Changes of residence are common in contemporary Western societies. Traditional connections to birthplaces, home towns and countries are broken as people relocate and migrate, yet where they live remains significant to people's identity and stories of who they are. This book investigates the continuing importance of place for women's identities, employing a theoretical and empirical approach based on previous work in narrative and discursive psychology. Through an analysis of women's talk, the book examines how commonsense meanings shape and limit people's identity-work to establish a connection to place. It argues that talk about place, and especially place of residence, enables a complex positioning of self and others in which identities of gender, class and national identity intersect. It shows how a speaker's multiple interpretations of where she lives remain central to her life narrative, and to her fragile and idealized definition of 'home' as the place in which she may position herself positively.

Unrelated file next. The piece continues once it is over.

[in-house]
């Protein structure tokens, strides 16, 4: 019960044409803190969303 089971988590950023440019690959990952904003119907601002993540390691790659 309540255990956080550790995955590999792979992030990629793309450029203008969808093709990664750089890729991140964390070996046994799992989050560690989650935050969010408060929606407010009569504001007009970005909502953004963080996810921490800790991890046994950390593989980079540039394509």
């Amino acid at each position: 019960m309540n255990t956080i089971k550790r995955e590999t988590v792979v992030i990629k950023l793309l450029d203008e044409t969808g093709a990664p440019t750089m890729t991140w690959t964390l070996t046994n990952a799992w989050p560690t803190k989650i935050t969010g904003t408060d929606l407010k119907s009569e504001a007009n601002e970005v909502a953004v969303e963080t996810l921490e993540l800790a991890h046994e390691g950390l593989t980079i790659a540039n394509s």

Narratives of Identity and Place presents a unique and valuable integration of the popular methods of narrative and discourse analysis, compellingly demonstrating the value of these approaches for research on identity.